McLean column: Some basics for which we can be thankful
Having grown up in the arid Southwest, I am always thankful for water. We are fortunate to live in an area of adequate water, at least for now. I remember how my great uncle lost the water rights for his farm in Hope, New Mexico. He was forced to plow his crops under, cut down his beloved apple trees and sell them for firewood.
Paul Theroux in “Dark Safari” writes of a woman sitting by a river in Africa throwing rocks into the river. He asked what she was doing. The answer was that she was trying to determine if crocodiles were present before she dunked her bucket in. I assume she was thankful when crocs were not present. Approximately 500 people are reported killed by crocs in Tanzania each year. Many more, mainly women drawing water, are maimed.
We have worked on a hydro project in the Mbeya region of Tanzania. During the rainy season the Momba River runs larger than the Colorado during runoff. However, flow ceases completely during the dry season. Villagers along the way are forced to dig in the river bottom for water during those months. There is little reason for them to be thankful.
As part of that project, water systems will be installed in the nearby villages. The dam will provide flow throughout the dry season. Villages below the dam will have access to a reliable water supply for drinking and irrigation. Perhaps then they can be thankful.
While I am thankful that we live in an area of seemingly abundant water, I am concerned that it is temporary. How long can we expect the watershed of these mountains to supply us, the Eastern Slope, Las Vegas, Phoenix and Southern California? Hopefully there are some long-range plans in the works. Do we bring water from the Northwest or the Great Lakes? Does it make sense for Aspen to dam up Castle Creek and Maroon Creek? I know they have water rights, but if every community in the watershed dammed the creeks in their vicinity, what would be the impact on the flow downstream?
I am also thankful not to be homeless in America. After an early flight into Denver on a cold snowy day, I wandered in downtown Denver while waiting for Bustang to bring me back to Glenwood. Unshaven, somewhat disheveled and wearing an old coat, I must have looked like the homeless on the 16th Street Mall. Passengers on the free mall bus gave me a wide berth even though I had showered that morning.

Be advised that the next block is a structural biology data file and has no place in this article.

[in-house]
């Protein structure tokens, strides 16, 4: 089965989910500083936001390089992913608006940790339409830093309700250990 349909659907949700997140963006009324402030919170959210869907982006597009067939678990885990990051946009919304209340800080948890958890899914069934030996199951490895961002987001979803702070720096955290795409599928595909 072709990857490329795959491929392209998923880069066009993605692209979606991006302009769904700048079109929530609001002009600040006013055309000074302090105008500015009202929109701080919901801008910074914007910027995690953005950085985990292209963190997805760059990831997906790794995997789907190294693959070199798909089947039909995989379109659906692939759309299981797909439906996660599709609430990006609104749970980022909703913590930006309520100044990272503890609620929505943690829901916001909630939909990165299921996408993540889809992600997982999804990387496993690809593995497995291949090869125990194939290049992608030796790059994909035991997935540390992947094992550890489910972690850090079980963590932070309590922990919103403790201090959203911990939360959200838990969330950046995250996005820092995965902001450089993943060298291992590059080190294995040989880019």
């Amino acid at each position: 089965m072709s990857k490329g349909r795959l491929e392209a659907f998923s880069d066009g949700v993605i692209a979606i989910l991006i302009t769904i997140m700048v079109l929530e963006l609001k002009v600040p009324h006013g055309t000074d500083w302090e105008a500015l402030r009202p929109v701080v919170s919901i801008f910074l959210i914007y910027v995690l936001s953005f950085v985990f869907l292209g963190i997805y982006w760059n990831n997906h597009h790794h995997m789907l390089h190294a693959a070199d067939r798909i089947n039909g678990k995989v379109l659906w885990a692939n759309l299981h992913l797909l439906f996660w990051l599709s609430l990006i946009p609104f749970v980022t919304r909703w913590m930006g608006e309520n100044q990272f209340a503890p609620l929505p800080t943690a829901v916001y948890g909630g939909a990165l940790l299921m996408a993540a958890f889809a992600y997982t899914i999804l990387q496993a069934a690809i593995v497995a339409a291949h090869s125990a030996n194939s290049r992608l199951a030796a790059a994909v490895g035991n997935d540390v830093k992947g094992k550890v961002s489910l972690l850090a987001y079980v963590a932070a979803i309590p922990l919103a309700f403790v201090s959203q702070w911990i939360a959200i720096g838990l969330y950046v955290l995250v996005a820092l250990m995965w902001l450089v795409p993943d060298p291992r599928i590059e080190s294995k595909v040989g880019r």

It caused me to reflect on those less fortunate who are homeless. In downtown Denver most were male and seemed to be older. They rode the bus or huddled outside 7-Eleven for warmth. Later I saw one who appeared to be drunk chased out of Union Station into the cold by the police. It makes me thankful that “there but for the grace of God go I.”
It is hard to imagine days filled with an immediate goal of finding shelter from the cold, finding food and perhaps alcohol or other drugs. It is also hard to find a solution to the homeless problem. We tend to look for broad solutions to a problem that is very individual.
I once knew a man quite well who was homeless in Chicago. Adding to the emotional problems caused by a difficult childhood were the stresses of service in Vietnam. He turned to the use of alcohol and other drugs. Only a relentless and loving intervention by his sister helped him in turning his life around. Prior to dying, he had a few good years with her.
Family made the difference for him. Others have been helped by religion and obtaining a relationship with God. The Salvation Army does a lot of good for the homeless. However, no one solution has the answer for each person. Temporarily we can provide them with food and shelter, but as a society we need to look for real long-term solutions.
I am thankful for idealistic young people who want to save the world and find those solutions. In Union Station I met a young man who came to Colorado to apply for a Ph.D. program in the Atlas Institute at the University of Colorado. With an undergraduate degree in biology and computer science, he hoped to be able to enter the innovative CU TAM program that attempts to solve problems with an interface between computer technology, sociology, engineering and other disciplines. Entering that program would mean giving up a lucrative IT consulting business, but he seemed determined to make a contribution to society.
At 25 he was semi seriously disappointed that he had not yet been able to have a major impact on the world for good. I listened to him as he described his experiences traveling in India. While he seemed undaunted by taking on any challenge, he appeared to be deeply moved by his experiences with the grinding poverty there, especially in Calcutta where Mother Teresa had worked. Although he had not abandoned a shipload of pilgrims, I felt like Marlowe listening to Lord Jim.
This Thanksgiving I am thankful that there are young, idealistic people like him trying to save the world.
Roland McLean, an Aspen Glen resident, is a University of Colorado graduate, Navy veteran and retiree after more than 30 years in international construction. His column appears on the fourth Thursday of each month. Reach him at email@example.com.
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